The network is down here at work. This means that out of an office of 20 people or more, only four of us can actually turn our computers on. I'm lucky. I can get at most of my files, and I can get some e-mail, although I don't have internet access. Most people are sitting twiddling their mental thumbs. Some of us have learned how to use the telephone. Some of us are wandering around, in shock. One of us is a liar. One of us is a sinner. One of us is a saint. One of us just got sucked into the giant propellor that we use to cool the server. Some of us are thinking back to the good old days.
I still believe myself lucky. When I first started in an office in Scotland at age 20, there were a hundred of us. We had a hundred and three computers. One hundred were terminals, which were only good for getting access to our mainframe. One was an Apple. Two were Olivetti PCs - for those that care, an 8086, and an 80286 ('the fast machine'). Those two belonged to our team.
I learned programming on those machines, really. I was producing user developed applications, and running batch calculation jobs, and basically hiding behind it for oooh maybe two or three hours a day.
The rest of the time, I was working at a desk. That's what we used to have before we had workstations. My desk had three drawers, plenty of space for laying out papers, a telephone that didnï¿½t have a digital display, and that was it. When I looked up from the stack of papers I kept there, do you know what I saw? Another human being. And beyond him, the outside world. We talked to each other all the time.
Now admittedly, my minion Nuala talks all the time, but that's just because that's the way that her brain is wired. If her jaw stops working, then she seizes up. I've seen it happy, and it's not a pretty sight. We work at workstations. The view ahead of me is my monitor, and the walls of my cubiclette - neither low enough to be able to see over comfortably, or high enough to insulate me from distractions. The walls of my cubiclette are solid, but covered in a togh fabric. They look like a pin board, but mankind has not yet invented a pin that will penetrate them. The air conditioning drones overhead, and the lights are positioned in just the right place to maximise the glare on the monitor.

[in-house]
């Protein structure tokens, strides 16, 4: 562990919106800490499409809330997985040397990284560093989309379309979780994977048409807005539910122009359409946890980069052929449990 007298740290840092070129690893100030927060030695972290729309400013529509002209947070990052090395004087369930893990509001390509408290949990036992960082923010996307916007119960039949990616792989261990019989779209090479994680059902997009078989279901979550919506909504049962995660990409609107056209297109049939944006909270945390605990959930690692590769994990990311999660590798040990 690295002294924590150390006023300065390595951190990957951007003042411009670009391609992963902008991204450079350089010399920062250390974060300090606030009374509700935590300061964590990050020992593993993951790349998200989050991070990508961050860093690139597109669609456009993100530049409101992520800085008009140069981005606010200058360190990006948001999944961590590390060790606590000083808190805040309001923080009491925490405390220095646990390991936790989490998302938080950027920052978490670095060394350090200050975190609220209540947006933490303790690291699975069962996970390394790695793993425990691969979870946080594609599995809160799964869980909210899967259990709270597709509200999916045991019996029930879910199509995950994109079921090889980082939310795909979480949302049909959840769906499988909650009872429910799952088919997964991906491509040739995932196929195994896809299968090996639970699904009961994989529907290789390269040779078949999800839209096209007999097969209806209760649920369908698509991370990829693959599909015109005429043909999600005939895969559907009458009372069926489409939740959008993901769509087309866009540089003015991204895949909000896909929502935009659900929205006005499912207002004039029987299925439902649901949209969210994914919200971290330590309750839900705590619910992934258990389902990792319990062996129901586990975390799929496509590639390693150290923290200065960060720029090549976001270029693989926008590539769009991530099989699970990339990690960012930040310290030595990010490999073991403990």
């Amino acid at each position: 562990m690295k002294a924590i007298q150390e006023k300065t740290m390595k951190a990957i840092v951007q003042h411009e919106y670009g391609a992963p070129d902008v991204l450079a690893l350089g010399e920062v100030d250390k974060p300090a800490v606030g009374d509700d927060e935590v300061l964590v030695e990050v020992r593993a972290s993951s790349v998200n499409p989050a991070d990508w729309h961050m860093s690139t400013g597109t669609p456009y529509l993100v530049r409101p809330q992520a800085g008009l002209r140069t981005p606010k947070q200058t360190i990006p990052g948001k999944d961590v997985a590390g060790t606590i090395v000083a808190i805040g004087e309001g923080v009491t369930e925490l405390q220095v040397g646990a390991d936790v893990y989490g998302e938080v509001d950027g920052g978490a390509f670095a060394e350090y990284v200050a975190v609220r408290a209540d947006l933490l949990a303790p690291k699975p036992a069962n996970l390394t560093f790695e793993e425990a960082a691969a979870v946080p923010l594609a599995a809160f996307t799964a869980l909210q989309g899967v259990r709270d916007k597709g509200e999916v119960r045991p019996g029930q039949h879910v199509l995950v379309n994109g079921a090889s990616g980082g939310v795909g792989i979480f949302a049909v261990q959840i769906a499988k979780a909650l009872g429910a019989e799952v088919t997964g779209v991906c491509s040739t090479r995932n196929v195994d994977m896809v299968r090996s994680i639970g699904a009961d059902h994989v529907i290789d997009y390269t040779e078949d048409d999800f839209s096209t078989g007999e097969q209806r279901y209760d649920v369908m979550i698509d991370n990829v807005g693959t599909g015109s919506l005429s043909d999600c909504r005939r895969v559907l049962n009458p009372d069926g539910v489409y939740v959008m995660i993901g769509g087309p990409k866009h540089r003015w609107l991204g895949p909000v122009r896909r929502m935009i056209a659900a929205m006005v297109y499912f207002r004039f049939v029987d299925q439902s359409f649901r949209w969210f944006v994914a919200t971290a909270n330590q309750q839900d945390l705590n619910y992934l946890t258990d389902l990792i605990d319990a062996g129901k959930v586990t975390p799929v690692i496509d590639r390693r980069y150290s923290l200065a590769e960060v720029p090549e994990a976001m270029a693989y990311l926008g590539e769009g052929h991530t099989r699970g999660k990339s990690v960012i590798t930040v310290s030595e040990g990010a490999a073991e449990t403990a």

Digressing again. The thing that amuses me today is that the current problems in our office are all driven by our desire for security. Our fanaticism to avoid risks of viruses, to ensure that anyone can log on to any machine anywhere in the company, is largely responsible for the huge degree of connectivity, of networking that we rely on. When that fails - and this is the second time this year that this has happened - it fails catastrophically. The weakest link though is - rather worryingly - our reliance on machines and our inability to function effectively without them.
Cripes how old ARE you?
My first office (at 20) was chock full of PCs running Windows 95 BETA. Although I had to live with Windows 3.1.1 Workgroup for the first couple of weeks.
We have similar issues here, network goes down and everything slowly halts. Except for those who actually use the "offline folders" option in Windows XP and so we have to work on, hoping out laptops don't keel over on us.
Are you not supposed to be in the Seychelles with a thong or thomething?
When I first started we had to code at our desks on huge coding sheets, then send the sheets to the "punch girls" to produce our decks of punched cards. I believe we may have been working on navigation systems for Noah's Ark.
Posted by Douglas
August 29, 2005 6:36 PM
I recall loads of terminals and not many PCs then too. I reckon the desktop PC population explosion must've hit your company about 5-6 years later.
It's pretty much the same where I work now. Especially when they stop working. Only thing is, it's part of my job to get them working again.